The tide can be turned! Canadians have scored a victory in the bacteria battle. For more than a decade, the problem of antibiotic-resistant bacteria has been increasing around the world, and has appeared unstoppable to many. This problem has been fueled by the overuse and misuse of antibiotics.
In Canada, the National Information Program on Antibiotics (NIPA) has been enthusiastically getting the word out on appropriate antibiotic use since 1996. Their annual report card on resistance was released on February 17, 2004 – with great news. High-level resistance in Canada is no longer increasing, and the rate of penicillin-resistant Strep pneumo actually went down slightly to 13.3 percent (from 15 percent a year earlier).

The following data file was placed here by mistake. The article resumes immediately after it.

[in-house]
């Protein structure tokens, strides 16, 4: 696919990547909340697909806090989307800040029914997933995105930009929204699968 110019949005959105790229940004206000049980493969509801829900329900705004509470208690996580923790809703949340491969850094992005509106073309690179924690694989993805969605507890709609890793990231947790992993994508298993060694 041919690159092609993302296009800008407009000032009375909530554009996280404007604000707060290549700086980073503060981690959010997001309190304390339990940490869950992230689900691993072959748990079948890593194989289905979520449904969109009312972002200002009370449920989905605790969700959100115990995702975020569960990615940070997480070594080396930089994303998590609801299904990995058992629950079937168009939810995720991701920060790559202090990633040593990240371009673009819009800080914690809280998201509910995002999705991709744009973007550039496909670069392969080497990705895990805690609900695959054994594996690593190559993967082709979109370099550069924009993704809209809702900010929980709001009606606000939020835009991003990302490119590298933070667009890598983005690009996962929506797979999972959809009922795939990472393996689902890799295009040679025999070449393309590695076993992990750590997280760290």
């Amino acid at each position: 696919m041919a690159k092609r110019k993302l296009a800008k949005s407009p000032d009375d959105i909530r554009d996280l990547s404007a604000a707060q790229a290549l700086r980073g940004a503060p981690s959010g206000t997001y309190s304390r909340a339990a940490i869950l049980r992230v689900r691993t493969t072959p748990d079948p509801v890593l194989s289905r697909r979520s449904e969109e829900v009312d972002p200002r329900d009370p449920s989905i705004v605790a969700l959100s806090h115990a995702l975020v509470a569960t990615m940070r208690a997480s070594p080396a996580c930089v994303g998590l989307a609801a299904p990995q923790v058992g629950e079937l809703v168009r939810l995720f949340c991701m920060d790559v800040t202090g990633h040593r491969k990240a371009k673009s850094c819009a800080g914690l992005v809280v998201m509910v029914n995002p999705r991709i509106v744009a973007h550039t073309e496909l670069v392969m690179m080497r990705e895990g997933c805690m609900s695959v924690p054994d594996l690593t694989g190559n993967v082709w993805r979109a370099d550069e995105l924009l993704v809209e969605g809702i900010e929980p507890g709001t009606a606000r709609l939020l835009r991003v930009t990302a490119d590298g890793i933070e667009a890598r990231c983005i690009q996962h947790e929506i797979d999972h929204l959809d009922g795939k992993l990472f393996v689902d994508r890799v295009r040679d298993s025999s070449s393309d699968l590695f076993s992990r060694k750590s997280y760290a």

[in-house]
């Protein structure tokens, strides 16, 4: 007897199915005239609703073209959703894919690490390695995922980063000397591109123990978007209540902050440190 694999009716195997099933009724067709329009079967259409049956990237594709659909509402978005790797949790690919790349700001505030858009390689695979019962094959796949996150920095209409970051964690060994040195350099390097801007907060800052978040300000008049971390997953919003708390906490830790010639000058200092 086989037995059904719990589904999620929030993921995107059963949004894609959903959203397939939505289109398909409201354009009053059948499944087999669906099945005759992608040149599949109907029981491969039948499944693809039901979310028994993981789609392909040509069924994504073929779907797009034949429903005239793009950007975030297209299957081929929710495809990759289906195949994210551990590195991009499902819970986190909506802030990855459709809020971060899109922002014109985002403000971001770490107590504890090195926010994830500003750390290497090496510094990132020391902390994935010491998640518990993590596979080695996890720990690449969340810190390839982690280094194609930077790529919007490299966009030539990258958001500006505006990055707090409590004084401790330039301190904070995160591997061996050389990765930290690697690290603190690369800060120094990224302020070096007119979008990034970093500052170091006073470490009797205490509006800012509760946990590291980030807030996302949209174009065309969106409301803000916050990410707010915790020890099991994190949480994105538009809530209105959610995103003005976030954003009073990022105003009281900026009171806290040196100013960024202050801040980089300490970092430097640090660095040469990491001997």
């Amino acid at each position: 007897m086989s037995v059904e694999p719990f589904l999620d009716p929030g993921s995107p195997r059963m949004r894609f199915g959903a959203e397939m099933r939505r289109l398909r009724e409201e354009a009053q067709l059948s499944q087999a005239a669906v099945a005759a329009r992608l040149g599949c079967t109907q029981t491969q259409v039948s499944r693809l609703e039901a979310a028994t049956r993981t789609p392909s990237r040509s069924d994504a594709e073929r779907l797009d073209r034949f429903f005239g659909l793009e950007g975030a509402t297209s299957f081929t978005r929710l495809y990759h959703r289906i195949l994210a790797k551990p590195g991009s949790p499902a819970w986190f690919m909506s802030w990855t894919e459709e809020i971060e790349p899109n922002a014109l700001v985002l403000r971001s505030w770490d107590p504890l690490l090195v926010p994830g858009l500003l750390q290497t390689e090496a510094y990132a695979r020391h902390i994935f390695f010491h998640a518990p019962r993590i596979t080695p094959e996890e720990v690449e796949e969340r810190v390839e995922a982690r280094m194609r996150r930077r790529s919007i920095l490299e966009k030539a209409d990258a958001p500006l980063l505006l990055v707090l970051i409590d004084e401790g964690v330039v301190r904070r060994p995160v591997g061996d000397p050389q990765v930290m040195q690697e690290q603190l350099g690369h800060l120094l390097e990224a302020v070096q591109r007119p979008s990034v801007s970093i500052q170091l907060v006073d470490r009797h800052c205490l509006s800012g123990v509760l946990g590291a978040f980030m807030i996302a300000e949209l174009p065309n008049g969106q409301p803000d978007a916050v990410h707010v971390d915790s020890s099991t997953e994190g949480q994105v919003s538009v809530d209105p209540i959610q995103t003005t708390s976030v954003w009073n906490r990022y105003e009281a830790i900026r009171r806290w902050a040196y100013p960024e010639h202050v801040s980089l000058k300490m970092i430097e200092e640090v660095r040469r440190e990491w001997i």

Strep pneumo is the leading bacterial cause of ear infections, sinus infections, bronchitis, and pneumonia. By comparison, the percentage of Strep pneumo that are penicillin resistant in the U.S. is between 30 and 35 percent, and ranges to as high as 80 percent in Hong Kong and South Africa. Antibiotic-resistant Strep can be a deadly disease. But the Canadians have demonstrated that careful antibiotic use can make a real difference!
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